The article I posted said best suited for command & control. Faster decision-making at the top level. They aren't going to be replaced because no one is going to report to some bot.Like I said previously, AI = teenager which goes to college to train. AGI = fully grown adult which doesn't need training on past data to solve unsolved problems. Equating AGI to just another calculator or printer isn't correct. Calculator, printer etc tools are made for humans. AGI (when it's ready) is human. It's made to replace humans. It's a tool for sure yeah. But it's the best suited for CEO and top management.
So those that get on the bus early are not going to be out of a job any time soon are they? They will be the ones evangelising and implementing this tech in areas where it has not been used before. Course that will be subject to politics. How big of a force they are trying to replaceAnd I'm not fear mongering. I was the first to jump on the AI train. I have been using and paying github copilot for almost a year now, GPT4, signed up for its plugins etc. I'll soon start using AWS's copilot replacement which was recently launched. I have been closely following what's happening in this industry. I love it.
I don't understand what you mean by progressive here. It could not come up with a story or the story was not a story?In my recent thread I asked something that I could gift to a 5 year old. My first thought was to print a similar book myself. I pitched the idea to GPT4, it created a nice story in the style of Roald Dahl. I asked its image generative AI to draw cartoon in the style of Sir Quentin Blake. Beautiful job here as well. Only problem was that cartoons weren't progressive. And it's not AI's problem but humans who are governing the AI haven't implemented that feature yet.
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The idea of automatons taking over the world and enslaving the human race is well-known in science fiction. Going back many decades if not over a century.AGI is going to be much more capable in the future. But the limitations to it won't be born by itself but by humans. Think of slavery or women not given rights to vote. Companies will limit their AI in the name of safety ( = less lawsuits). There will be increased demand for unsafe access to AGI in underground groups. Take the example of midjourny. It's AI is quite unsafe compared to GPT4. And that's why it's more in demands.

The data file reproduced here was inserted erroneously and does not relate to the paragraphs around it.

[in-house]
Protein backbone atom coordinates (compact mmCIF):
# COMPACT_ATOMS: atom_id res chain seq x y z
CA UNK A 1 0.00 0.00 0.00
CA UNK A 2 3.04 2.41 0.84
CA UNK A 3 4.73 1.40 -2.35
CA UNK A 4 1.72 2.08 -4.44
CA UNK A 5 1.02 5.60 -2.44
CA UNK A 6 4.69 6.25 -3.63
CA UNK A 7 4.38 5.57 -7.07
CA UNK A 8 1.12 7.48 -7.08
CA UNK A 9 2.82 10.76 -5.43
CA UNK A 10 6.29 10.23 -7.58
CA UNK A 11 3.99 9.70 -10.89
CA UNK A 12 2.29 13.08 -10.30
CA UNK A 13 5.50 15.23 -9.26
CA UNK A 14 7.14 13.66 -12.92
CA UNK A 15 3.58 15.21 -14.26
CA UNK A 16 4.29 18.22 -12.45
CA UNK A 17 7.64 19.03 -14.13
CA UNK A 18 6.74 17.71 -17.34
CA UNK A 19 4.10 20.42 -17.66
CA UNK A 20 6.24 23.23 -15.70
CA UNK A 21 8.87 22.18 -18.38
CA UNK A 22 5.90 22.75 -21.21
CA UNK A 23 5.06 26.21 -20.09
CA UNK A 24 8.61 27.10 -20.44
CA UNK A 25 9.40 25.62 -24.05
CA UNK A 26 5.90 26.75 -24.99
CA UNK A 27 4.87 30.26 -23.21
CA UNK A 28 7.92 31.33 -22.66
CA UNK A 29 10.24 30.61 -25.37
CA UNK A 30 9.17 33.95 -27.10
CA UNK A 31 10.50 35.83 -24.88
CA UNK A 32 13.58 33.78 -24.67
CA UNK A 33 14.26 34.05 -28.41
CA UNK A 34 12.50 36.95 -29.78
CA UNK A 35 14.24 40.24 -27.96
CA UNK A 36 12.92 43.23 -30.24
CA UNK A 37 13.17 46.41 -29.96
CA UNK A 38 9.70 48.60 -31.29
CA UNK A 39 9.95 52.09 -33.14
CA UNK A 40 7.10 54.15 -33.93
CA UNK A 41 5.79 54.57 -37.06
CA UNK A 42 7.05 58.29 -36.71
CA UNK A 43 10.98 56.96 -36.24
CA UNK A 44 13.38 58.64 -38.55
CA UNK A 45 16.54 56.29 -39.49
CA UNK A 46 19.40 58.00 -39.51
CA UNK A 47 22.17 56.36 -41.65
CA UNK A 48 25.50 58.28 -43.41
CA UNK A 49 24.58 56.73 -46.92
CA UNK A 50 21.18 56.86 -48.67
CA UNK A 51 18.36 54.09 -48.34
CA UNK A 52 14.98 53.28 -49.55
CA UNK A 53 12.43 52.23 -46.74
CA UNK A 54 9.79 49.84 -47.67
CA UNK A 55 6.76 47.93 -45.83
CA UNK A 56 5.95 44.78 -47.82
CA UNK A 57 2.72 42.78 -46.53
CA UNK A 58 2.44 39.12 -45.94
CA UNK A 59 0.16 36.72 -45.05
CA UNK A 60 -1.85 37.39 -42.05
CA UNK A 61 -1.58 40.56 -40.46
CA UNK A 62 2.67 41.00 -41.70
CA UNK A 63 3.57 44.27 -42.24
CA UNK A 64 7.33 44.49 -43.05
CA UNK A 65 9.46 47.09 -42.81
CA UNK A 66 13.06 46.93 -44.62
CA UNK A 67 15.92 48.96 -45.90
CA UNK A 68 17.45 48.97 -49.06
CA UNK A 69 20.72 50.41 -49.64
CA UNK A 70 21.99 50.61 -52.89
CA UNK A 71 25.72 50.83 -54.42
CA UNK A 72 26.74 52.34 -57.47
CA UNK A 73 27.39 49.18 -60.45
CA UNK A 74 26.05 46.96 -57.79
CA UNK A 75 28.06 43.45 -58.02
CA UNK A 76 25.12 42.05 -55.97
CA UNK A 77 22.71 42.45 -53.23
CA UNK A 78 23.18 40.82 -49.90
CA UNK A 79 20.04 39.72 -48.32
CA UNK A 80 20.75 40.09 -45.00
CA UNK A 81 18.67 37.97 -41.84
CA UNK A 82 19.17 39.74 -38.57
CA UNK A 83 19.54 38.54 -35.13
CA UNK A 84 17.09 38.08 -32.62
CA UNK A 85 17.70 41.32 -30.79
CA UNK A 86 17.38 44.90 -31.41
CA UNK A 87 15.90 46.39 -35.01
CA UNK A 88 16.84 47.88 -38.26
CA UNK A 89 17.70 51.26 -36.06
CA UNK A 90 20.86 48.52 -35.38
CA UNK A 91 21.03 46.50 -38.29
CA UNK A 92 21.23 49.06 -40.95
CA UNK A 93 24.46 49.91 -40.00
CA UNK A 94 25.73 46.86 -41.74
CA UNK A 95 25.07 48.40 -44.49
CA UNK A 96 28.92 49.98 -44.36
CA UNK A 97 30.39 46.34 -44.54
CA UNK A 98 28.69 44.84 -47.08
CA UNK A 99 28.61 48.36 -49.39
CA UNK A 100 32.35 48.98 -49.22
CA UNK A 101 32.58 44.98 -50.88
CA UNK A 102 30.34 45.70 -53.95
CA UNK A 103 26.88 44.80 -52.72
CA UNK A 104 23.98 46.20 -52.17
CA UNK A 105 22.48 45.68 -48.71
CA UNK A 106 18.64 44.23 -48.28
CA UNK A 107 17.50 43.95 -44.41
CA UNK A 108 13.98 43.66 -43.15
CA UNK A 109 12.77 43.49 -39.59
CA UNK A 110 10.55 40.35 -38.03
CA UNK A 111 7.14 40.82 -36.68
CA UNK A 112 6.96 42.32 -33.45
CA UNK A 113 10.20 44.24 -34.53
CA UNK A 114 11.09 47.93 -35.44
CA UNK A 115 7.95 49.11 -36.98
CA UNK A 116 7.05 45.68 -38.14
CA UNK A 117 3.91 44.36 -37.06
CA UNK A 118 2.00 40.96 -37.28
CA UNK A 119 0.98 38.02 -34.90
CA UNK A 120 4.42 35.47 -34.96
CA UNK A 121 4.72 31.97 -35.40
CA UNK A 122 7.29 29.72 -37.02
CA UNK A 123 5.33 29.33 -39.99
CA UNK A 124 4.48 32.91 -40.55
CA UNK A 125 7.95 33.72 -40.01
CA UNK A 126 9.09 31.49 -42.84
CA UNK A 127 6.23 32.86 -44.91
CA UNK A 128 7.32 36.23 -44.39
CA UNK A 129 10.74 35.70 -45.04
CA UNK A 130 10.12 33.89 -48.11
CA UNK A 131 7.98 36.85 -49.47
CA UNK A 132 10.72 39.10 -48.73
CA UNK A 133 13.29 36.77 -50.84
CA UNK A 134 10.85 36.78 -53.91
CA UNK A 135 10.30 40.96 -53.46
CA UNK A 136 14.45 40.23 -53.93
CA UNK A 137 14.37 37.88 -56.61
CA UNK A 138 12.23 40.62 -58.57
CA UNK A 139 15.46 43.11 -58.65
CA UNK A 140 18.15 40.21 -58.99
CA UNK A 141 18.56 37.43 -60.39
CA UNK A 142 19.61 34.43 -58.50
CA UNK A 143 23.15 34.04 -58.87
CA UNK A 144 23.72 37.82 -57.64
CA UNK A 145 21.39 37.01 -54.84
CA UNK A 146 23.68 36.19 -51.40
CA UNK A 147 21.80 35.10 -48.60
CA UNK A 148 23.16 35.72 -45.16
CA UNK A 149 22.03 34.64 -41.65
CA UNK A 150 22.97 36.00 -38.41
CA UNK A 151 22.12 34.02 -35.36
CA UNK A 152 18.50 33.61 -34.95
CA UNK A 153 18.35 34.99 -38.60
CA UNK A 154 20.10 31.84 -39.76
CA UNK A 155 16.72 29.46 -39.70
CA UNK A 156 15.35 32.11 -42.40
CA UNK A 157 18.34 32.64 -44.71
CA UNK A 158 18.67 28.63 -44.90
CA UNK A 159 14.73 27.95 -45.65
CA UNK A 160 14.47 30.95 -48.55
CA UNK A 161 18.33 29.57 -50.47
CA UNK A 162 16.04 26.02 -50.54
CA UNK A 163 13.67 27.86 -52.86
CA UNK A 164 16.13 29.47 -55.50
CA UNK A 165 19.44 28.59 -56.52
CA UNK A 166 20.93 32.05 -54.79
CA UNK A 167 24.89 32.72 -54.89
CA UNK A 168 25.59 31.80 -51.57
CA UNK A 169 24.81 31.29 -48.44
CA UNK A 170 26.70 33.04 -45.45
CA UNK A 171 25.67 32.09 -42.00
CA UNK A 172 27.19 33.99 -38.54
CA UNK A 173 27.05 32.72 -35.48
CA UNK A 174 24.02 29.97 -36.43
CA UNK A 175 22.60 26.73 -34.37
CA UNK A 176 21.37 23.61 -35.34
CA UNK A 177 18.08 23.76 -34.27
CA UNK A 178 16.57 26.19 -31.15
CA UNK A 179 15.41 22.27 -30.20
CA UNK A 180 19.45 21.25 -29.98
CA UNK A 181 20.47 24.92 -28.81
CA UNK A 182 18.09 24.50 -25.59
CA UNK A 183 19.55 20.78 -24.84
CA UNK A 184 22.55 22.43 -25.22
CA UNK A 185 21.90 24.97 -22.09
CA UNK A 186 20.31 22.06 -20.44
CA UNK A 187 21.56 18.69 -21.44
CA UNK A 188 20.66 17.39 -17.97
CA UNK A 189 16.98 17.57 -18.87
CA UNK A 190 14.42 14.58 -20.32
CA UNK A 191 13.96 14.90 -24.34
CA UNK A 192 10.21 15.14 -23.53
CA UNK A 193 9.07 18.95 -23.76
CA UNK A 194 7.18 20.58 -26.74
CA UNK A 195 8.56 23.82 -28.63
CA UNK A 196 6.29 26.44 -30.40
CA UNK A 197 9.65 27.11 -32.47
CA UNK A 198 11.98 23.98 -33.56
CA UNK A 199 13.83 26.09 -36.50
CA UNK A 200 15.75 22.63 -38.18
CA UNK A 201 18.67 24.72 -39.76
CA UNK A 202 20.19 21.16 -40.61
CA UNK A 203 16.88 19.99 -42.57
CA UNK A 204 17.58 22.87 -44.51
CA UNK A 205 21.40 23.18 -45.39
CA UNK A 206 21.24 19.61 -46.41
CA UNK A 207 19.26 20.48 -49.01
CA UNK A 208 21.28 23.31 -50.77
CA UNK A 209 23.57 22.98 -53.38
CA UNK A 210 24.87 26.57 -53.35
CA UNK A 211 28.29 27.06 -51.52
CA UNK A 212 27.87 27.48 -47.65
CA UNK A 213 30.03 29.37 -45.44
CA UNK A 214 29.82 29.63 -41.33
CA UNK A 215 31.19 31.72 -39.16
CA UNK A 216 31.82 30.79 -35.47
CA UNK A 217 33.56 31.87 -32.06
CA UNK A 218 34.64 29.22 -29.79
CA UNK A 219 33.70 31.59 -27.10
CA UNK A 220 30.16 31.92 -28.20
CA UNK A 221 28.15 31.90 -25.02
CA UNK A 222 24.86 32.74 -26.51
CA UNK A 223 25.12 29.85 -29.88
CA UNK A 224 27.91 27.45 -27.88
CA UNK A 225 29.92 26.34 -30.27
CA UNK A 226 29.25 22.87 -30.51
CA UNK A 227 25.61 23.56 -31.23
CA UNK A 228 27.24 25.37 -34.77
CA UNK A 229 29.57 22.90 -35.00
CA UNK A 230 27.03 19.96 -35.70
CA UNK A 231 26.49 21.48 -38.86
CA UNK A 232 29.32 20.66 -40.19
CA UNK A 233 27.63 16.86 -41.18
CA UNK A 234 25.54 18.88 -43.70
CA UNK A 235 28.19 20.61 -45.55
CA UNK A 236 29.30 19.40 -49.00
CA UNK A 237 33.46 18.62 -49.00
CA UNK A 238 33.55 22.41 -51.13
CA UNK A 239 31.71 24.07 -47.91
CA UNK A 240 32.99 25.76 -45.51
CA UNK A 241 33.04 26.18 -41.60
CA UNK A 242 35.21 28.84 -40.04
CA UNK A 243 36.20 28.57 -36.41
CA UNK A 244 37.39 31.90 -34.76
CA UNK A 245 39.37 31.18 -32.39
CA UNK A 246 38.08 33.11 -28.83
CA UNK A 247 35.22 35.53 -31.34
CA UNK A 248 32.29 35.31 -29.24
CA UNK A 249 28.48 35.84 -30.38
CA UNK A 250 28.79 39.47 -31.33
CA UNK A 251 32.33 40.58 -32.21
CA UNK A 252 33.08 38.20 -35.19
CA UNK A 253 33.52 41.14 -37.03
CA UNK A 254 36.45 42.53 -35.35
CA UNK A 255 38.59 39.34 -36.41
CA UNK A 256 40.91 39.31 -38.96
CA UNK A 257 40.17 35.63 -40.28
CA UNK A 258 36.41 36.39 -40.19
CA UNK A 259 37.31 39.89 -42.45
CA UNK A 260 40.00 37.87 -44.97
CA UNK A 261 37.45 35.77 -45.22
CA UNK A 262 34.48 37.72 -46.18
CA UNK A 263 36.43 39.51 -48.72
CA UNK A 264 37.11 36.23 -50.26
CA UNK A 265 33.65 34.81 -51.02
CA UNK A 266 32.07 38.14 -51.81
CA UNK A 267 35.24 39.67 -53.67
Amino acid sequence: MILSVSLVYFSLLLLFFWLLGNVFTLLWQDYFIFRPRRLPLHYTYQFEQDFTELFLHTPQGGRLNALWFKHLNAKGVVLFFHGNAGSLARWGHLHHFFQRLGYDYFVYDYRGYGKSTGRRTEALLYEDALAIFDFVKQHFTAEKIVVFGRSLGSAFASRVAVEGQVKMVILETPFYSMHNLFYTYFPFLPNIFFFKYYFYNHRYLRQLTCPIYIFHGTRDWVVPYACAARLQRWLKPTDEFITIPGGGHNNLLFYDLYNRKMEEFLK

How maintainable will the code written be? how easy will it be to modify and who will manage this process? Practical stuff like that.Coming back to my point, going forward, IT companies won't need that much human resources. AI will be capable of replacing half of the people in this industry. Coders will be first to go because these guys have put mammoth amount of material on the internet for AI to train. There are more coding resources than bio, mechanical, law, civil etc resources combined. Those who are underestimating AI are looking at the past AI history and are clearly oblivious to the current inertia of this field.
Now you will say I don't need ten guys for this project when i can get away with two. I will ask you to rethink what you just said
Also, it's not just underestimating but acceptance. How willing are people going to be to the solutions provided? In some fixed areas it won't matter elsewhere it will.
Would you want something working for you with a mind of its own? That's not how hierarchies work.
And what real world problems are these startups solving? Or is that up to their customers? You are describing the future IBM's and Apple's here I suppose.In any computer domain, we jokingly say that 2 years are equal to a decade for the outside world because everything changes so quickly. Well, here in AI world, one month is equal to a decade. AI's gold rush has already started. Most of the new startups in silicon valley are AI related. Forget your cute gaming GPU scalping prices. Check the prices of A series GPUs used to train an AI. Those cost above 20k-40k $ nowadays.
The only people I take seriously are those with grey hair or no hair. They lived around long enough to see the bigger picture much faster than the young who tend to be specs oriented but can't see further.So update your resume or be a typewriter grandpa.
What I'm looking for is credible examples of real world use. That gives an indication of what is coming. Right now everyone is speculating, just like they did during the internet boom and all the previous tech booms of yore.